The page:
Musings

Lost And Found

06/04/2008
Rabbi David Wolpe is spiritual leader of Sinai Temple in Los Angeles.

The French writer Andre Malraux opens his autobiography, “Anti-Memoirs,” with the story of meeting an old comrade — a soldier with whom he fought in the war many years ago. The man subsequently became a priest. He told Malraux that from years of listening to confessions he had learned two things about human nature: that people have more trouble than he imagined and that “there is no such thing as a grown-up.”

With, And Without, Child

05/28/2008
Rabbi David Wolpe is spiritual leader of Sinai Temple in Los Angeles.

Rachel is devastated by her barrenness and cries out to Jacob: “Give me children or I shall die!” Jacob retorts sharply to Rachel’s outburst. Why?

The renowned R. Isaac Arama explains: In the creation story, woman is given two names — Ishah (Woman) and Hava (Eve). The first name teaches that, like a man (Ish), a woman has all the possibilities and responsibilities of bringing wisdom and goodness into the world.  The second name Hava is additional, the potential of actually bearing children, for Hava means “mother of all life.”

First-Class Men

05/21/2008
Rabbi David Wolpe is spiritual leader of Sinai Temple in Los Angeles.

A poignant comment from historian John Lukacs in his book “A Thread of Years”:

“Of the many differences between the movie ‘Titanic’ and history, one in particular is telling. In the movie, as the ship is sinking the first-class passengers (all third-class human beings) scramble to climb into the small number of lifeboats. Only the determination of the hardy seamen — who use guns to keep the grasping men at bay — gets the women and children into the boats.

The Disease Of Conceit

05/14/2008
Rabbi David Wolpe is spiritual leader of Sinai Temple in Los Angeles.

Most of what we are — our intelligence, our drive, our lineage, our land — are gifts. We did not create them, and when we take pride in our abilities or inheritance, we are denying the true Source of blessing. A self-made man, as Mark Twain said, is as likely as a self-laid egg.

Lasting Treasures

05/07/2008
Rabbi David Wolpe is spiritual leader of Temple Sinai in Los Angeles.

Each Yom Kippur we read about the martyrdom of Rabbi Hananiah Ben Teradyon. As he is wrapped in a scroll by Romans and set on fire, his students ask him, “What do you see?” His answer: “The parchment is burning but the letters are ascending to heaven.”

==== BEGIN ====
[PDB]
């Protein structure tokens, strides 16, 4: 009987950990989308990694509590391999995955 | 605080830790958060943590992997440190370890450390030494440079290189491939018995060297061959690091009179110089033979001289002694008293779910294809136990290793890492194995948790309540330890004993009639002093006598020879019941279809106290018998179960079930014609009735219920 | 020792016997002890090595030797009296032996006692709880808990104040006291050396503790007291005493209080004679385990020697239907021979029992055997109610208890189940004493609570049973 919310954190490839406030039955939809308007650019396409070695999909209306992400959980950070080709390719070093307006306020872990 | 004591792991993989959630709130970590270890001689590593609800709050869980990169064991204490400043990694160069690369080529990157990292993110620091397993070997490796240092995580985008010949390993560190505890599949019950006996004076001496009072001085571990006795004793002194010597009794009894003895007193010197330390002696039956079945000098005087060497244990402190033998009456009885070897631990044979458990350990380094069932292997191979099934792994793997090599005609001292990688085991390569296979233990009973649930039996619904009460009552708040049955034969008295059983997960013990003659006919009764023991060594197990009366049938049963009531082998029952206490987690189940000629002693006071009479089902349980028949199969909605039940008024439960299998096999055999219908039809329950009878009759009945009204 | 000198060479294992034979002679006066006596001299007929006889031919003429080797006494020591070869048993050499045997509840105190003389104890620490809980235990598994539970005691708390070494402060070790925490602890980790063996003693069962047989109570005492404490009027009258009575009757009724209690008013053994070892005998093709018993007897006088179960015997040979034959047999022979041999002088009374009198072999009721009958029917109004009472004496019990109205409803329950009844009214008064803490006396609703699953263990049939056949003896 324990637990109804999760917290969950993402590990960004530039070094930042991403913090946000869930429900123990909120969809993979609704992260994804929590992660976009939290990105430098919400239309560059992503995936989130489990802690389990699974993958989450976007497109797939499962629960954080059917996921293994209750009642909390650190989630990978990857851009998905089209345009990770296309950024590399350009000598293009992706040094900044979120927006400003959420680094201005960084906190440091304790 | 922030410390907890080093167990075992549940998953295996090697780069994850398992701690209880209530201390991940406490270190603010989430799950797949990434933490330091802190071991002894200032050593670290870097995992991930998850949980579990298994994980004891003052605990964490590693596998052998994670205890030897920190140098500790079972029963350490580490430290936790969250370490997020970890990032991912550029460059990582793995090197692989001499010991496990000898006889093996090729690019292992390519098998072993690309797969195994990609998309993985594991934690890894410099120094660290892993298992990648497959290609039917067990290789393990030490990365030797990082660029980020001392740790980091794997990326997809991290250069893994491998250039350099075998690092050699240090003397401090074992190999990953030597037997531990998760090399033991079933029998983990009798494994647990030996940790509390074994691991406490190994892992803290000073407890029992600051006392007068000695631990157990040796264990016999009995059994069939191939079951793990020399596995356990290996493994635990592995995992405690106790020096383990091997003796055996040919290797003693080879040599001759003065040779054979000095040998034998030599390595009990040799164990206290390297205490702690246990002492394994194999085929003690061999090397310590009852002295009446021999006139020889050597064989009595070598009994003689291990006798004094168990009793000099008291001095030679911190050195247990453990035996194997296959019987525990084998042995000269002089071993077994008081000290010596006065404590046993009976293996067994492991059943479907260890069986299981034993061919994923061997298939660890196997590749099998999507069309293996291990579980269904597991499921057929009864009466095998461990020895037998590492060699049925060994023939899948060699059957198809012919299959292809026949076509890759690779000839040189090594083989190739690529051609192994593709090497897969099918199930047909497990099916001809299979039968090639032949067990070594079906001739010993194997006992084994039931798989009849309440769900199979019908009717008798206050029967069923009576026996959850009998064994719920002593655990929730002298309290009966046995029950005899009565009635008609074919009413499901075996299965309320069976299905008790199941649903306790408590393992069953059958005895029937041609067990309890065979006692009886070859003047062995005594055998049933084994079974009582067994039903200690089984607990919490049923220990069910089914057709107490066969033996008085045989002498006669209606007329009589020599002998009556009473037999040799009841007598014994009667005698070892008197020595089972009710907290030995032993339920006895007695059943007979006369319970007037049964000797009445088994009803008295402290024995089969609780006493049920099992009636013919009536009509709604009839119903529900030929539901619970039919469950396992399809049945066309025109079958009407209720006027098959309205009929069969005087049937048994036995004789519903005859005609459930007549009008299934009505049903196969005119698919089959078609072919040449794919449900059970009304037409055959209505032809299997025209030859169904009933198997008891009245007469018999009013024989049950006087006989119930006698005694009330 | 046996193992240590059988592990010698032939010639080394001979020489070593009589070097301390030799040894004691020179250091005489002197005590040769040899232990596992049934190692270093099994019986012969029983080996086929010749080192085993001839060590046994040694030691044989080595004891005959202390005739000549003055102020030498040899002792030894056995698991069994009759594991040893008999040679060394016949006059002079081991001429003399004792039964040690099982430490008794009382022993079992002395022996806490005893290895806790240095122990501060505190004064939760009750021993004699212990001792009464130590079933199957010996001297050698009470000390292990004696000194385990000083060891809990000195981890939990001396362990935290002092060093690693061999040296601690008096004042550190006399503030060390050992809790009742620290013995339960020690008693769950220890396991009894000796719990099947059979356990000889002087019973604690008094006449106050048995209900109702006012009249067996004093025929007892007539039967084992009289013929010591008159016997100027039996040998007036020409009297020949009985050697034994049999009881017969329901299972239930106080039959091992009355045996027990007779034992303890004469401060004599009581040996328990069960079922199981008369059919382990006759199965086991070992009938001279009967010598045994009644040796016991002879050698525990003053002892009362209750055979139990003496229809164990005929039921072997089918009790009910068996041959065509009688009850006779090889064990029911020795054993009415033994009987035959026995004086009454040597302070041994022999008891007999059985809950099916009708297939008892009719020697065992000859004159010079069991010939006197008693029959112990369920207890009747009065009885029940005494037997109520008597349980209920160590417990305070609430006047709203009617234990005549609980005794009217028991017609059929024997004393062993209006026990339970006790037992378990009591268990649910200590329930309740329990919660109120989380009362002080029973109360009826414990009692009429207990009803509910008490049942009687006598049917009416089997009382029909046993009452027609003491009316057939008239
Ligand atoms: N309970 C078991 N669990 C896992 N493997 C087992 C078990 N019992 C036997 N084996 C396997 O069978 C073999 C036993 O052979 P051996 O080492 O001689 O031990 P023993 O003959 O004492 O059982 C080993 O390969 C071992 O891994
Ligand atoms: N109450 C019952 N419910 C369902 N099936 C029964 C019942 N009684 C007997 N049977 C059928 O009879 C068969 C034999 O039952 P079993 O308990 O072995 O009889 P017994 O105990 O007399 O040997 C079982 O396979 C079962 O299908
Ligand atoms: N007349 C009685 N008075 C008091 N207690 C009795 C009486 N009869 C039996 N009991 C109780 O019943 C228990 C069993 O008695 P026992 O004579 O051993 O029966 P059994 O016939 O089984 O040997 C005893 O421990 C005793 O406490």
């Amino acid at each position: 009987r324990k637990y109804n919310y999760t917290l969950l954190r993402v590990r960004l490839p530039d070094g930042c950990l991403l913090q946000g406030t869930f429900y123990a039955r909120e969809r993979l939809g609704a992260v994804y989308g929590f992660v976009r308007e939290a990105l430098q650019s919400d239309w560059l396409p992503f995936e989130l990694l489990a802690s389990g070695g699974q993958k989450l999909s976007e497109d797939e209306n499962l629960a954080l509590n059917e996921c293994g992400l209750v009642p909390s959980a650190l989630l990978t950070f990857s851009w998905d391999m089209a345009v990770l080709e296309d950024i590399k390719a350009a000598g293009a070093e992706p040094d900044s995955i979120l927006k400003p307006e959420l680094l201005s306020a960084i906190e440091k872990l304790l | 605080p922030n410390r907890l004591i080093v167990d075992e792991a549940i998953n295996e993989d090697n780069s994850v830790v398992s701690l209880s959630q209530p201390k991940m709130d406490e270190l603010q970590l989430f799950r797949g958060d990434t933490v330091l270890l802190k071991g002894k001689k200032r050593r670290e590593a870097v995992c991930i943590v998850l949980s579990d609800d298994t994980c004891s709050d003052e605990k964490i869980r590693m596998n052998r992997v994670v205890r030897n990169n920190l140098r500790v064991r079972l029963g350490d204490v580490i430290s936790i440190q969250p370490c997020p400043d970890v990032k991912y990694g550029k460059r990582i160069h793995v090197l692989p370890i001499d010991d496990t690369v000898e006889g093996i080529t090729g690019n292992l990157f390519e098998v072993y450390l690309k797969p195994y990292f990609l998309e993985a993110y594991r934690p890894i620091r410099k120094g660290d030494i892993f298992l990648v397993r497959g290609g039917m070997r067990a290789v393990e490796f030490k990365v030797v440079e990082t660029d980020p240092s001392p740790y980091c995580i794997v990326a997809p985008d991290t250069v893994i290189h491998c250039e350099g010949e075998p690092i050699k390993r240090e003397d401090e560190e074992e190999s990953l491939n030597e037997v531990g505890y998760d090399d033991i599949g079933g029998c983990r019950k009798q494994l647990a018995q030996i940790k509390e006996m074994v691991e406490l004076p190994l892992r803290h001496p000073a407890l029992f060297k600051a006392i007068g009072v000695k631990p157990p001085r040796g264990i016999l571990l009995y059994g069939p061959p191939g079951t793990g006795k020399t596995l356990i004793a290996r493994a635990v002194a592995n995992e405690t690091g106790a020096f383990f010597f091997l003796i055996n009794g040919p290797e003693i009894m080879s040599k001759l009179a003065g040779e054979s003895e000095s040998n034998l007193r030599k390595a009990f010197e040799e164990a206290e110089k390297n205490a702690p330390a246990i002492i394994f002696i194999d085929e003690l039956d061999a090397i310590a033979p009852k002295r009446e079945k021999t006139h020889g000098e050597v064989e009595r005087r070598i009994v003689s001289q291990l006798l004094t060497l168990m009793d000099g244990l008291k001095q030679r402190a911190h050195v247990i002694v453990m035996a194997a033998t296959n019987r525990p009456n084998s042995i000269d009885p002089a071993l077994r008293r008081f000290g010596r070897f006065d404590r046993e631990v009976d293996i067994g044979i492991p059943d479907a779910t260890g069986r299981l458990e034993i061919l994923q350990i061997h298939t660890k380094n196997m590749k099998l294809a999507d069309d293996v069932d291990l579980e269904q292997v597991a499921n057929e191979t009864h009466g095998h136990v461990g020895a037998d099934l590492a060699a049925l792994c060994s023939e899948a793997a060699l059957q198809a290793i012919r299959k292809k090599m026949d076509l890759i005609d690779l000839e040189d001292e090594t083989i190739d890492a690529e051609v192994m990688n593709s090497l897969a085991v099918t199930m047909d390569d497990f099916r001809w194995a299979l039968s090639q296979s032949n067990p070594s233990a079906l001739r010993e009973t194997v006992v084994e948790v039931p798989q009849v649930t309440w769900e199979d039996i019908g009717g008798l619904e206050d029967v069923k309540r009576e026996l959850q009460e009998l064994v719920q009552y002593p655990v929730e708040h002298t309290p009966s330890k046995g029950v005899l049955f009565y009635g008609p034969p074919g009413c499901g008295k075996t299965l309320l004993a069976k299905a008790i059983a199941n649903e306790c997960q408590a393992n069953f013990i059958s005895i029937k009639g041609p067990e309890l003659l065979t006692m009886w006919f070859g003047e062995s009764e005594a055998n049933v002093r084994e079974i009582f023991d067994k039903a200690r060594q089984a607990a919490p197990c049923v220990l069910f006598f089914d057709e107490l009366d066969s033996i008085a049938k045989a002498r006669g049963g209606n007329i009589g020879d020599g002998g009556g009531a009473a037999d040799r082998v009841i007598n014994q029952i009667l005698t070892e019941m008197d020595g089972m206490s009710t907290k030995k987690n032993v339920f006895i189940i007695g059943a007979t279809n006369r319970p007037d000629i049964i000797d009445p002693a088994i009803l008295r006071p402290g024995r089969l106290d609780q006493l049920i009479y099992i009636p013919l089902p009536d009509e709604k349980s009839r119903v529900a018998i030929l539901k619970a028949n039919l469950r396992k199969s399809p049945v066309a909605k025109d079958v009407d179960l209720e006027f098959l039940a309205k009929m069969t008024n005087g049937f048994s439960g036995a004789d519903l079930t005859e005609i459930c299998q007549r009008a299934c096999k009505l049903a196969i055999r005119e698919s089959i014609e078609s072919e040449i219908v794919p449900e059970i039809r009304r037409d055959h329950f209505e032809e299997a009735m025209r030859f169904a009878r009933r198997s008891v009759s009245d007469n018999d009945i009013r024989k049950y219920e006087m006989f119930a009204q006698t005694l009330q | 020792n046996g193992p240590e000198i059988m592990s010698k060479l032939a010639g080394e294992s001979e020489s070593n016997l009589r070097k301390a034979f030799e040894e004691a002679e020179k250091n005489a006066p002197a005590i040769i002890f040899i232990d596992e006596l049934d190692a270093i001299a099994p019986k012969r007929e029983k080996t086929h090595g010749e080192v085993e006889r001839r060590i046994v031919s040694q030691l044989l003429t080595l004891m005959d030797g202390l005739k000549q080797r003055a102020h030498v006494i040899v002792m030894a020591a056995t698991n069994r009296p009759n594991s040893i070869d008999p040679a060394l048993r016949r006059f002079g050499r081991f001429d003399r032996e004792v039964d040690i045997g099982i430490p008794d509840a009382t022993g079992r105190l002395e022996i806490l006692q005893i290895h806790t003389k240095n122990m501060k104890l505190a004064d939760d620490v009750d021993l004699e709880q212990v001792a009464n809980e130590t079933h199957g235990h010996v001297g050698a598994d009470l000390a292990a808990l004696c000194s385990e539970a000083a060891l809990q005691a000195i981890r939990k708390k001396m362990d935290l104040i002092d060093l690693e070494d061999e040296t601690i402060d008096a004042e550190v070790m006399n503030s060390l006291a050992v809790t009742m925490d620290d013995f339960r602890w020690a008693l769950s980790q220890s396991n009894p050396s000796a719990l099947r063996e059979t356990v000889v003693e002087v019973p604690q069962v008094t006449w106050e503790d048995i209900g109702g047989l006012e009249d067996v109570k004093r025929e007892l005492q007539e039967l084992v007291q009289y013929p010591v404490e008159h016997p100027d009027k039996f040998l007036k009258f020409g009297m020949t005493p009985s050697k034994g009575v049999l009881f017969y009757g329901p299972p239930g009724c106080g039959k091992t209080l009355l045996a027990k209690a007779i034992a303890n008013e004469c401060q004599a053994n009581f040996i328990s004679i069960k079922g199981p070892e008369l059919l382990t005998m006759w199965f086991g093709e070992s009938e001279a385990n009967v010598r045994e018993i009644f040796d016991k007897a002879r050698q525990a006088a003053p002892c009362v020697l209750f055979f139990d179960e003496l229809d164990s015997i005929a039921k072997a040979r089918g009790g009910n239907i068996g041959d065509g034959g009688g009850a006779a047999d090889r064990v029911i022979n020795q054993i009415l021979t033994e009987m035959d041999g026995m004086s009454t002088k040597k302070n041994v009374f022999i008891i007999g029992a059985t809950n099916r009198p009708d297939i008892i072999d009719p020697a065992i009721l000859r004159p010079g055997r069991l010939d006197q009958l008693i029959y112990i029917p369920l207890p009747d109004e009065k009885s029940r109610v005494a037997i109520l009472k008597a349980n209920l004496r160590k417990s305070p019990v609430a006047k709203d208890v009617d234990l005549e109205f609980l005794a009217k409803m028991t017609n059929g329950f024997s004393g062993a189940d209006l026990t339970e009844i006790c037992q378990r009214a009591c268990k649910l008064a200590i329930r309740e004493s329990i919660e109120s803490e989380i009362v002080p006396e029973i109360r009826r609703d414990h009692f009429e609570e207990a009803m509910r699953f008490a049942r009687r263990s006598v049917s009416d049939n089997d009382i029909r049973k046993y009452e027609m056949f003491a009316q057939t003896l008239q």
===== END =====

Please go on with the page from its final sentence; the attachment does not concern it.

At that agonizing moment, Rabbi Hananiah had the comfort of knowing that his teachings would endure. He had anticipated by 2,000 years the wise words of William James, that “the great use of life is to spend it on something that outlasts it.”

Setting Limits

04/30/2008
Rabbi David Wolpe is spiritual leader of Sinai Temple in Los Angeles.

Right before World War II, the renowned Rabbi Morris Shapiro delivered this verdict on American Jewry — it has learned to make Kiddush, he said, but it has not yet learned how to make Havdalah. In other words, America understands the blessing over the wine, the blessing of abundance, but the blessing for the end of Shabbat, the blessing of limitation, of distinction, is not yet understood.

Good Luck

04/23/2008
Rabbi David Wolpe is spiritual leader of Sinai Temple in Los Angeles.

Napoleon is reputed to have asked only one question in hiring an officer — “is he lucky?” While hard work and piety can do much good in this world, mazel is indispensable.

Helicopter Parents Ground Their Kids

04/16/2008
Rabbi David Wolpe is spiritual leader of Sinai Temple in Los Angeles.

On Passover children ask questions and parents provide the answers. At times parents must also learn to stop providing answers.

The mystical concept of tsimtsum posits God’s self-limitation in order to create the world. For anything else to come into being there had to be a space of not-God, a space available for creation to flourish.

Along Together

04/09/2008
Rabbi David Wolpe is spiritual leader of Sinai Temple in Los Angeles.

Since we have destroyed the experience of solitude — the television hums, and you can chat with a hundred people online and believe you have a community — we are making it far too easy to be alone. It is now harder to risk the real friction of closeness and relationship. Why trouble yourself when you can have a smooth, deleteable friendship online with someone you need never really know?

Contemplate This!

04/02/2008
Rabbi David Wolpe is spiritual leader of Sinai Temple in Los Angeles.

In his essay on the great Jewish scholar, the Vilna Gaon, Louis Ginzburg wrote that the Gaon “declared it to be a religious duty and inviolable obligation of every person to fix a certain time of the day for reflection and meditation.” Ginzburg, himself a great scholar, and the Gaon agree: both insist there comes a time to put the books away.

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